2. When did you start to fish? What was the first fish you caught on a fly rod?
C: I started fishing in 1997. My entire family is from Montana, but I grew up abroad (in Israel in fact, but that’s a whole other story). I’d get to visit in the summers, so it was only a matter of time until my uncles and cousins introduced me to fishing. I spent the first two years casting conventional tackle off of docks during vacations. When I turned 10 my grandfather decided it was the time I learned to fly fish, and that summer he taught me how to cast and tie some basic flies. I remember my first fish so clearly; it was a 4 or 5 inch Brookie, caught on a Griffiths Gnat on a small feeder stream of the Big Hole just above Wise River, MT. I was instantly hooked! During the production of Journey On we were lucky enough to pay another visit to that stream and catch the great grandkids of those bookies. It was just as awesome I remembered it.

A: I just recently started fly fishing thanks to Chase, but my Dad took me fishing when I was a little girl and I caught my first trout.  I definitely didn’t know what any of it meant at that time. There’s a photo of me and my dad and I’m touching my first trout.  I look really excited.  Its one of my favorite photos of my Dad and I.  My Aunt Pat & Uncle Jay were big into fishing when I was growing up.  I used to love waking up early and going out on their boat.  We fished conventional tackle in saltwater.  I’ll never forget the excitement when we got into a big group of stripers.  Those are some really special memories.  Chase taught me the basics of fly fishing when we started dating.  He took me out in April when it was still really chilly and I caught my first rainbow trout.  Once I caught my first tiny brook trout on a dry fly I was hooked.  Its been non-stop ever since.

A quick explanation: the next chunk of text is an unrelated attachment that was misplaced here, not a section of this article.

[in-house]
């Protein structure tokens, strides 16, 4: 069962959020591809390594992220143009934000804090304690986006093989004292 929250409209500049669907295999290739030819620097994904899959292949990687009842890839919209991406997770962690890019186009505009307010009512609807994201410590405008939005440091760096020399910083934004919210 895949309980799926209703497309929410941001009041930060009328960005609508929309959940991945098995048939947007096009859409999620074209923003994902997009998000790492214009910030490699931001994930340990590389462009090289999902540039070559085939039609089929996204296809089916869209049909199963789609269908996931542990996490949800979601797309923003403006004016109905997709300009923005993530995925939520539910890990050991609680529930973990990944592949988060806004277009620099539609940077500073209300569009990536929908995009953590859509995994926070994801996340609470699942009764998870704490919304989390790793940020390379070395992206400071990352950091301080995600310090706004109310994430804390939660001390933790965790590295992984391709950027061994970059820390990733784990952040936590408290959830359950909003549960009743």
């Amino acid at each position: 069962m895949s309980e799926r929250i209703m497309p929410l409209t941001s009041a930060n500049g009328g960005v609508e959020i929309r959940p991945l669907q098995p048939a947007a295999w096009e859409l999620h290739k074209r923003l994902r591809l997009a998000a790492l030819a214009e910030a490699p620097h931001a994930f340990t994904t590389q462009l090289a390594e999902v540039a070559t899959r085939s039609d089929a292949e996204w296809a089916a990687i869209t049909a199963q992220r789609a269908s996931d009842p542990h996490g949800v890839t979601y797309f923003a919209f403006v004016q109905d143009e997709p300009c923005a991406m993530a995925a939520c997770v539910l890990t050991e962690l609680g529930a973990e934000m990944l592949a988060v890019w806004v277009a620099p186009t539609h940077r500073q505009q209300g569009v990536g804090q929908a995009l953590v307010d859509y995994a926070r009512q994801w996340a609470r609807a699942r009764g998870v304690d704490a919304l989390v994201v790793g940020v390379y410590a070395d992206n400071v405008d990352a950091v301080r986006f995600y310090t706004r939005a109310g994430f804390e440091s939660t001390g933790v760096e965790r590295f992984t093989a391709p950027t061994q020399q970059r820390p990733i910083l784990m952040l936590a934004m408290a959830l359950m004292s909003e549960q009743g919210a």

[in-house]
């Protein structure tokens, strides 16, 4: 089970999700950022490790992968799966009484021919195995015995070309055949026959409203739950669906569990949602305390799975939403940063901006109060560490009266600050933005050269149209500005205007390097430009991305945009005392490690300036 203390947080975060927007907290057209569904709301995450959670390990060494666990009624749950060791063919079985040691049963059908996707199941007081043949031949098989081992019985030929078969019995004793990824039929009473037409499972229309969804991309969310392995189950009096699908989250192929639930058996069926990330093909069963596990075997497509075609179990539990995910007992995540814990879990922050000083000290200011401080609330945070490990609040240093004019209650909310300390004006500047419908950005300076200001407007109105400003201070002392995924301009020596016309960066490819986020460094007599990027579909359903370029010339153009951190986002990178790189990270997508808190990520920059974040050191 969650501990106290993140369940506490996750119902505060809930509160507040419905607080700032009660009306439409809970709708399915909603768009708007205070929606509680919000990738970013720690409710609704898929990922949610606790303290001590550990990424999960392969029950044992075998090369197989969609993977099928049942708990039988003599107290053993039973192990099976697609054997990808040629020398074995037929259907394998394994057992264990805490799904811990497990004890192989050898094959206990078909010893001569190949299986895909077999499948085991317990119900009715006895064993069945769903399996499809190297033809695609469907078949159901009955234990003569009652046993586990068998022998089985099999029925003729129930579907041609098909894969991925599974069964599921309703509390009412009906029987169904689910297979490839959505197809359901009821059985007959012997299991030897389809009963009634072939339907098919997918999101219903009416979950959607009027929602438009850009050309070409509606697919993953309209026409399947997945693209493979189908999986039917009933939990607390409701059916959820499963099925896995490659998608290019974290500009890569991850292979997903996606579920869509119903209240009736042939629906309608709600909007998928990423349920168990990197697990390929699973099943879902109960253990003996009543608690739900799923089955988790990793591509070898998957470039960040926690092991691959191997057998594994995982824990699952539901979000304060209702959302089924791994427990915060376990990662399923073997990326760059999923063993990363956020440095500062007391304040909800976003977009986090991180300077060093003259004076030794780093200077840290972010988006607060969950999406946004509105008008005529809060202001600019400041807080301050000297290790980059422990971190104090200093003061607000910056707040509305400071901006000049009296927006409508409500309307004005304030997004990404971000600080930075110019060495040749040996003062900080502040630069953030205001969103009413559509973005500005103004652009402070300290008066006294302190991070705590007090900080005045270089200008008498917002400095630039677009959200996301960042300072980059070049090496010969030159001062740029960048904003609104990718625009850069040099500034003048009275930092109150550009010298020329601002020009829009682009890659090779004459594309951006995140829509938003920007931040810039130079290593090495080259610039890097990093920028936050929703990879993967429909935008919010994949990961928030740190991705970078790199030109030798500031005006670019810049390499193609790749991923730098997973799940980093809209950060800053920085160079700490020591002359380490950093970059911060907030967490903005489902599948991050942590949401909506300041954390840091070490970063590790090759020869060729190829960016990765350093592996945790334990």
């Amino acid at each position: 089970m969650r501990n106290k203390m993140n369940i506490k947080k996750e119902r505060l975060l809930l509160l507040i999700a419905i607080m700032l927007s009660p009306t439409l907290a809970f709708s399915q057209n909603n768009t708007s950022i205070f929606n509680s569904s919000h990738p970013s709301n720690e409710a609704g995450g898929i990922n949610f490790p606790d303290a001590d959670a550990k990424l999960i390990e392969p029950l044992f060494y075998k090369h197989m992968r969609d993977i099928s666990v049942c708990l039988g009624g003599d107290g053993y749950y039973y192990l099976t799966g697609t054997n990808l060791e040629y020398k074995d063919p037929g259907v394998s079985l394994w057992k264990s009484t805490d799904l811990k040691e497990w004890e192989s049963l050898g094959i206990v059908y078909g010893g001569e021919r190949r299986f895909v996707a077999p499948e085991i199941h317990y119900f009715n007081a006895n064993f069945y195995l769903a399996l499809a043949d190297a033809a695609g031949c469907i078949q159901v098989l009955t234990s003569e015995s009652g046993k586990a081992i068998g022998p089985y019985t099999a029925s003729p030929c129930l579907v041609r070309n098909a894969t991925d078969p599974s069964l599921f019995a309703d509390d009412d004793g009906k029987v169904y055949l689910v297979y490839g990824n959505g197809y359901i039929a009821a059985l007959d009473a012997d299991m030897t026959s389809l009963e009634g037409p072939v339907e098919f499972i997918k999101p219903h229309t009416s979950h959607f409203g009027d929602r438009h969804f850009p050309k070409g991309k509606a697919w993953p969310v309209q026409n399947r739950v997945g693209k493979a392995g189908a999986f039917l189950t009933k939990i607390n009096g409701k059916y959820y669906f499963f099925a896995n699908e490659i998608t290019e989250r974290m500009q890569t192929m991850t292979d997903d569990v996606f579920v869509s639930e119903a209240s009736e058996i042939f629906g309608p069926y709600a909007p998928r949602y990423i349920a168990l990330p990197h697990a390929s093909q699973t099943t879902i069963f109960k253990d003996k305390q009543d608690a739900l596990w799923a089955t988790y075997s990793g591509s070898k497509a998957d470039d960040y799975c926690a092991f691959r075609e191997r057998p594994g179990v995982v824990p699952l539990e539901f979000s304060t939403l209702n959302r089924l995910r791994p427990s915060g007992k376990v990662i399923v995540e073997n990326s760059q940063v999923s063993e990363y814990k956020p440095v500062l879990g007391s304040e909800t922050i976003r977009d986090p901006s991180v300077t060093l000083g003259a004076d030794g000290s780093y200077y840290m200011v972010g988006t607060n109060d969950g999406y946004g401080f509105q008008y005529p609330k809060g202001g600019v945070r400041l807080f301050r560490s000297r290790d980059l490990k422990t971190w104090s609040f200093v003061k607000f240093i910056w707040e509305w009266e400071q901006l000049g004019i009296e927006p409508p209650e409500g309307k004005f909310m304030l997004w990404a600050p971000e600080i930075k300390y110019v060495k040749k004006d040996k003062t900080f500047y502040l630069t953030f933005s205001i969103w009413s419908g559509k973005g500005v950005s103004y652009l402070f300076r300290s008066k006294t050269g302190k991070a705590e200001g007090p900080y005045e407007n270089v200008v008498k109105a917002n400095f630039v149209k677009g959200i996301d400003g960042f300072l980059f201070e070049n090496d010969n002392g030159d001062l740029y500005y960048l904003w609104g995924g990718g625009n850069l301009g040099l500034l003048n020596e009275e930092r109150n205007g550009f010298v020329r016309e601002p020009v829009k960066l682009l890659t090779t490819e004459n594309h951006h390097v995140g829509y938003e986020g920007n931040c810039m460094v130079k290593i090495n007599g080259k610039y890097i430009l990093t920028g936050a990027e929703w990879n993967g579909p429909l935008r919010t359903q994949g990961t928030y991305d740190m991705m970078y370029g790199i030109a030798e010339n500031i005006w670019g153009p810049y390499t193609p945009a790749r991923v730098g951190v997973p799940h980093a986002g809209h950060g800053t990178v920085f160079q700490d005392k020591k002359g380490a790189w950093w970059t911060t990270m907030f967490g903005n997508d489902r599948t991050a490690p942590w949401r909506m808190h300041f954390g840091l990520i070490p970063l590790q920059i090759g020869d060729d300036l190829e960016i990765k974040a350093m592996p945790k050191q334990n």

3. If you could explain the sport of fly fishing in one word what would it be?
C: Love. Love of water, love of the fish below it, love of the rich environments it flows through. When you truly love something, all you want to do is share it with people you care about. I think that’s the force that drove my grandfather to share it with me, and it’s the same force that drives me to share it with others.

A: Serenity.

4. What was your inspiration for taking this adventure?
C: Just general quarter-life detritus I guess. After I graduated college I worked in the film industry for a couple of years and hated it. Probably because 4 years of art school has a way of really crushing your creative spirit, but the truth about working in the movie biz is that there’s not a lot of room for creativity on a day-to-day basis anyway. I walked away from that and took a job with a buddy doing construction to keep my rent and bills at bay. While I enjoyed the work tremendously before I knew it three years had passed, and I was no closer to finding fulfillment than when I started. I guess after taking some years away from my creative work it seemed like the right time to shake things up a bit. Aimee had never been out West, neither one of us had ever lived nomadically like that before, and I was eager to sink my teeth into a substantial project. I think we’re both at the age where you first realize that time is moving way faster than it did when you were a kid, and every avenue you choose seems to have more and more permanent consequences. I guess it felt like if we didn’t get off our asses and start doing the things we wanted to do, then before we knew it, it would be too late. It honestly felt like we didn’t have a choice.